Watch for Federer's fine finish at Flushing

NEW YORK -- Possibilities are statistics in training.

All those rainy-day delays raised the possibility, for instance, that much of the remaining U.S. Open action would be jammed into one day. And that indeed came true on Wild Wednesday and Thrilling Thursday.

The flag-friendly Andy Roddick-James Blake final is no longer a possibility, of course, but other scenarios could play out over the next three days. So, here are five possibilities to keep your eye on as the U.S. Open moves to the skinny end of the draws.

1. Grunts will drown out the airplanes. Watching men's semifinalist Mikhail Youzhny take down No. 2-ranked Rafael Nadal was a contrast in vocal stylings. If you closed your eyes, you could barely tell Youzhny was hitting the ball when compared with Nadal's enthusiastic exclamations. On occasion, in fact, it sounded like Nadal was grunting after he had hit the ball. What's that do for you? It didn't do much for Tatiana Golovin when she played Maria Sharapova later that night.

"Yeah, it was kind of loud out there," she said. "It is kind of distracting. You don't need to be screaming that loud."

Is Sharapova
concerned about how her screaming grunts affect her opponents?

"I don't worry about it," she said, giving her shortest answer of the press conference.

Don't worry, Maria or no, the grunts will echo through the weekend.

2. An all-Russian final. Sure, it's a stretch, but if Youzhny manages to sneak past Roddick and Nikolay Davydenko passes Roger Federer, it will make for an all-Russian final in the U.S. Open. That Cold War chill you feel is the air cooling off interest in New York. (A final with Sharapova and Jelena Jankovic, who hails from Serbia, would set up a similarly Iron Curtain call.)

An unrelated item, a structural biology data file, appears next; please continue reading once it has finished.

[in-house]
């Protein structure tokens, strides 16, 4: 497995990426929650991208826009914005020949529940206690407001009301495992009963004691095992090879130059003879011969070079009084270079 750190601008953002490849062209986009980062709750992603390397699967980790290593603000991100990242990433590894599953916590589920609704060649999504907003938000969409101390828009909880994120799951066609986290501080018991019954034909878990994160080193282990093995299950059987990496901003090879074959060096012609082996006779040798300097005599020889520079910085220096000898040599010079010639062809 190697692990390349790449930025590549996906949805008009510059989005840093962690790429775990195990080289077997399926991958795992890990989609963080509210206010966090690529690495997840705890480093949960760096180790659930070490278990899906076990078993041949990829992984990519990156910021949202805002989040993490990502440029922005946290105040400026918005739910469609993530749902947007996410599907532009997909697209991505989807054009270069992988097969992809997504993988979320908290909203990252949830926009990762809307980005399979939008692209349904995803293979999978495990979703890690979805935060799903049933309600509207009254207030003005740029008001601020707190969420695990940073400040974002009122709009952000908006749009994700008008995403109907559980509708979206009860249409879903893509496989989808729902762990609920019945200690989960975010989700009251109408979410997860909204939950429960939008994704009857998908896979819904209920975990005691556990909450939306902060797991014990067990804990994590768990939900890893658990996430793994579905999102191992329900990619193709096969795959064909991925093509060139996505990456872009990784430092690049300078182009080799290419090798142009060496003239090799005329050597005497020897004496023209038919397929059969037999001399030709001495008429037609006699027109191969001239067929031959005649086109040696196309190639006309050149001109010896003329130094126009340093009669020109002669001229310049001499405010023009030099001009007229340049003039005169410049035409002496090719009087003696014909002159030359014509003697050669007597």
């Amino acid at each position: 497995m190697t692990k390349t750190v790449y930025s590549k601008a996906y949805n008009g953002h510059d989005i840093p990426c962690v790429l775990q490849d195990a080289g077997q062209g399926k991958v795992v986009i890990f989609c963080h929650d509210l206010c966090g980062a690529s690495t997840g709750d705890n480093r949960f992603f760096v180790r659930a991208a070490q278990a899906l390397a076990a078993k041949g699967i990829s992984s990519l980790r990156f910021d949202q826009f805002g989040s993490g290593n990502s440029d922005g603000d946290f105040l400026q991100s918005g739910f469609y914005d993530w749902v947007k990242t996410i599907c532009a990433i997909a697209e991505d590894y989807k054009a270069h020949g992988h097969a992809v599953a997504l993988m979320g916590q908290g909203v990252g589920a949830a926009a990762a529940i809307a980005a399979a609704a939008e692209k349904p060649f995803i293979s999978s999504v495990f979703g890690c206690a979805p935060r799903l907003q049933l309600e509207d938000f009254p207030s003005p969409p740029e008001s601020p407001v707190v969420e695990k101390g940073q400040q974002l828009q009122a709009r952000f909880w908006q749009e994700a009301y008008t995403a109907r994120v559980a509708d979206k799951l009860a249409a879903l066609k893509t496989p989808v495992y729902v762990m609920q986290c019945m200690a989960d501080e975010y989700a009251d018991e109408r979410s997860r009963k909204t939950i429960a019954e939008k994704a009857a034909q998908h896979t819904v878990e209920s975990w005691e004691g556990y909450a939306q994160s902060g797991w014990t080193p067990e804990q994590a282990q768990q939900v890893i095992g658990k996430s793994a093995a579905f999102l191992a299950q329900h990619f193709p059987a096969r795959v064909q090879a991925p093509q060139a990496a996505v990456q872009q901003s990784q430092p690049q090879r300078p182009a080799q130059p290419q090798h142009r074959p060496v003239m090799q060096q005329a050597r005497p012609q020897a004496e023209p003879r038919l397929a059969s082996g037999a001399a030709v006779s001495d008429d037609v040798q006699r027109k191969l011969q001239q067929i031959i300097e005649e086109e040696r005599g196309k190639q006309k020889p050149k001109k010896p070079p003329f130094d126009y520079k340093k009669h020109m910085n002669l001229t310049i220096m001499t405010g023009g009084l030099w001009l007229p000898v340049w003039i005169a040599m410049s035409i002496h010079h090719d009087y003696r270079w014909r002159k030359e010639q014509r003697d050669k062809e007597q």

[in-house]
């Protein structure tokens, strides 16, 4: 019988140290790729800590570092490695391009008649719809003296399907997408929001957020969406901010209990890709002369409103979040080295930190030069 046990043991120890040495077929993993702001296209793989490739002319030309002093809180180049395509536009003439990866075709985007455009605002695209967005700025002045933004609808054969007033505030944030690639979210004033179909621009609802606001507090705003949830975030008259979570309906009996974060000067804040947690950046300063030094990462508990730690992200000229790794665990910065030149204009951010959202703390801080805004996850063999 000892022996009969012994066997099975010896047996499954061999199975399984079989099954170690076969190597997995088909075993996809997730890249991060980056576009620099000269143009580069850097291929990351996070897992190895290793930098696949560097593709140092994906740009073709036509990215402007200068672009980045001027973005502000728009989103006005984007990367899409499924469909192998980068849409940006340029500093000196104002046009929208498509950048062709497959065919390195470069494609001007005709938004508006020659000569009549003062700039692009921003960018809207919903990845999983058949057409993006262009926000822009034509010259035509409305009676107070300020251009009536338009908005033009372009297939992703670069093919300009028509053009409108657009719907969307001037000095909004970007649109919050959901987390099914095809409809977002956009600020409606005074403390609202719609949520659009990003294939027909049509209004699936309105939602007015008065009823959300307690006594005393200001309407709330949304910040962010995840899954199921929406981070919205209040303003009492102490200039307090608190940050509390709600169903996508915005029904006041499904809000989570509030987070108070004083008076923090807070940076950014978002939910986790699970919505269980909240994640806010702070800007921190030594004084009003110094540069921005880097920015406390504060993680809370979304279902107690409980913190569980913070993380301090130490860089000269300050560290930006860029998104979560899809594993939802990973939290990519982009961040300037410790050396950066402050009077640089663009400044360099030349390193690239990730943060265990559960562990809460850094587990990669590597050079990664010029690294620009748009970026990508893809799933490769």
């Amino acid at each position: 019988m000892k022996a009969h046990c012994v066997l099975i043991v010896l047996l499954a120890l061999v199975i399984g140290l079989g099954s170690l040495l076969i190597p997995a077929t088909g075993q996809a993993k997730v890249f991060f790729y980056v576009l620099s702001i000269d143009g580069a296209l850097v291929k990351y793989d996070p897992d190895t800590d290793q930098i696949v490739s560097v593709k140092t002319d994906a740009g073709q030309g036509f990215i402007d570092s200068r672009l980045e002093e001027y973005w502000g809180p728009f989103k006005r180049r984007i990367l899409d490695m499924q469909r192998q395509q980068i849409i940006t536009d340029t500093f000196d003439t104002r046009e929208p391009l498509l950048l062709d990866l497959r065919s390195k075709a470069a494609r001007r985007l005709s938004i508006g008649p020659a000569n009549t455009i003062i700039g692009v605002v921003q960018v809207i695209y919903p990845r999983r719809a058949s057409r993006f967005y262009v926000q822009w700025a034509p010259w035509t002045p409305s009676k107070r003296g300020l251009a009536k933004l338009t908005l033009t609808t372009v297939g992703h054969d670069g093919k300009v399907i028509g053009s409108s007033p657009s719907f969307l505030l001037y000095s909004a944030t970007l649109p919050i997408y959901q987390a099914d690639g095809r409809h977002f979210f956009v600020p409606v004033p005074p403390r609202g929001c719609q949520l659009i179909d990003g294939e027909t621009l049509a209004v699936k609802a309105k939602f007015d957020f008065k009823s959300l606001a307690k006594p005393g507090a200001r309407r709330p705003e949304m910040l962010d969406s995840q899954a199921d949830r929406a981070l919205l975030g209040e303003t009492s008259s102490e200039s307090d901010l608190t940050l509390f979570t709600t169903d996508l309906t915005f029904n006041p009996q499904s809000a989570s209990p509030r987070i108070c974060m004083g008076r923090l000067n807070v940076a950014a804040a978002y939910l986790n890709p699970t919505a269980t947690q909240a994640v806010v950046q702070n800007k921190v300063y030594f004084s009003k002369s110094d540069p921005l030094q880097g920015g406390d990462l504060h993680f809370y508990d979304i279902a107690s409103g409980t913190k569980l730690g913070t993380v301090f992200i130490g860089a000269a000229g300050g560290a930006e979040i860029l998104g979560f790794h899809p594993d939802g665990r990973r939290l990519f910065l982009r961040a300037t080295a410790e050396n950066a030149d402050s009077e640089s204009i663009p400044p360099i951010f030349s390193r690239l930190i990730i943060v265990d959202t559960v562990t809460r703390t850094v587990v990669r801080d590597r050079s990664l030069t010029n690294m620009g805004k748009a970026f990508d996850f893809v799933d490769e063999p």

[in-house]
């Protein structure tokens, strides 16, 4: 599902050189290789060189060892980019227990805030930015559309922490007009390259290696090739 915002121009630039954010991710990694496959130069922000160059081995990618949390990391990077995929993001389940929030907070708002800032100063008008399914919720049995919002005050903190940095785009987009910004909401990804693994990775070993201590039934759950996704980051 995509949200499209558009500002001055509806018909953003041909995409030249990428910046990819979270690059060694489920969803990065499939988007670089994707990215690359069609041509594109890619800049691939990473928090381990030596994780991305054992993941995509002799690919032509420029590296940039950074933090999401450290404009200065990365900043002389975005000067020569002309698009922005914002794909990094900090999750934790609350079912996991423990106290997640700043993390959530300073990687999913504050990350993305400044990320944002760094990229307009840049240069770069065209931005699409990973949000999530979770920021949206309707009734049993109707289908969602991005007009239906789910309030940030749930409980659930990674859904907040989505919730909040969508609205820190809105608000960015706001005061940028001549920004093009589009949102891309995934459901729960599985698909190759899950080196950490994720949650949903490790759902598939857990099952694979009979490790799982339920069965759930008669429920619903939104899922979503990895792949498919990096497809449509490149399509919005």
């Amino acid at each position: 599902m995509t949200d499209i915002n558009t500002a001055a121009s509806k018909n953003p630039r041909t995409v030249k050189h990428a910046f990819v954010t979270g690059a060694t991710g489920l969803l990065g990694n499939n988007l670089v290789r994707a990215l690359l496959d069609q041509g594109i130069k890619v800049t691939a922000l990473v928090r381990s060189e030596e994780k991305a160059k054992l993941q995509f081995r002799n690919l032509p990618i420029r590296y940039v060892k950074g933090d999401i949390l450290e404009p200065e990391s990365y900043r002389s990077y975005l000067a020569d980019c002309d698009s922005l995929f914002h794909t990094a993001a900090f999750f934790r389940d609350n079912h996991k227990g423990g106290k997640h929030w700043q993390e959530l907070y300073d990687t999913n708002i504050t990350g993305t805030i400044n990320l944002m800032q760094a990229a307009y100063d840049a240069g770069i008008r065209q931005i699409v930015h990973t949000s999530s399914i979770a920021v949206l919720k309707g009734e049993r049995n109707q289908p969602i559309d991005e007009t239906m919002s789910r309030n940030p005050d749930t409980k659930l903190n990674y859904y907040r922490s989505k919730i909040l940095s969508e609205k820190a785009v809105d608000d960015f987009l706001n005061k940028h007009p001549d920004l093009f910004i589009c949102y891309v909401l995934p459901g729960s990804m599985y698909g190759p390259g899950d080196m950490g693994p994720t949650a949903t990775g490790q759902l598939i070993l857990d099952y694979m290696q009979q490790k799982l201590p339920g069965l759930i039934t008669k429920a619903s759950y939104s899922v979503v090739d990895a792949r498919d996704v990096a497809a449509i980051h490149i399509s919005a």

But don't think the Russians would gather to gloat about such possibilities. Davydenko said the Russian men hang around only at the Davis Cup, and the men and women barely mix outside of the Grand Slams and the tourney in Key Biscayne, Fla. (aka the "Glam Slam").

Besides, Sharapova is a "passport Russian," Davydenko said. "She's American, already."

By the way, Roddick, who faces Youzhny in one of Saturday's semis, is 3-1 in Grand Slams against Russians, 11-6 overall.

3. Martina will really, really retire. And this time she means it! Martina Navratilova has played her last women's doubles match, but even if her and partner Bob Bryan win the mixed-doubles title, she's unstringing the racket. And the game will be short yet another legend.

4. Come Sunday, someone will cry. And we're not talking about Andre Agassi. But emotion will surely flow over during a ceremony to honor the newest members of the Court of Champions, Don Budge and the aforementioned Navratilova.

5. Roger Federer will win his third straight U.S. Open. Roll that up with your quarters and take it to the bank. If he does, Federer will take home an oversized check for $1.2 million and join John McEnroe and Ivan Lendl as the only threepeaters in the Open Era.

Paul Grant is a senior coordinator at ESPN.com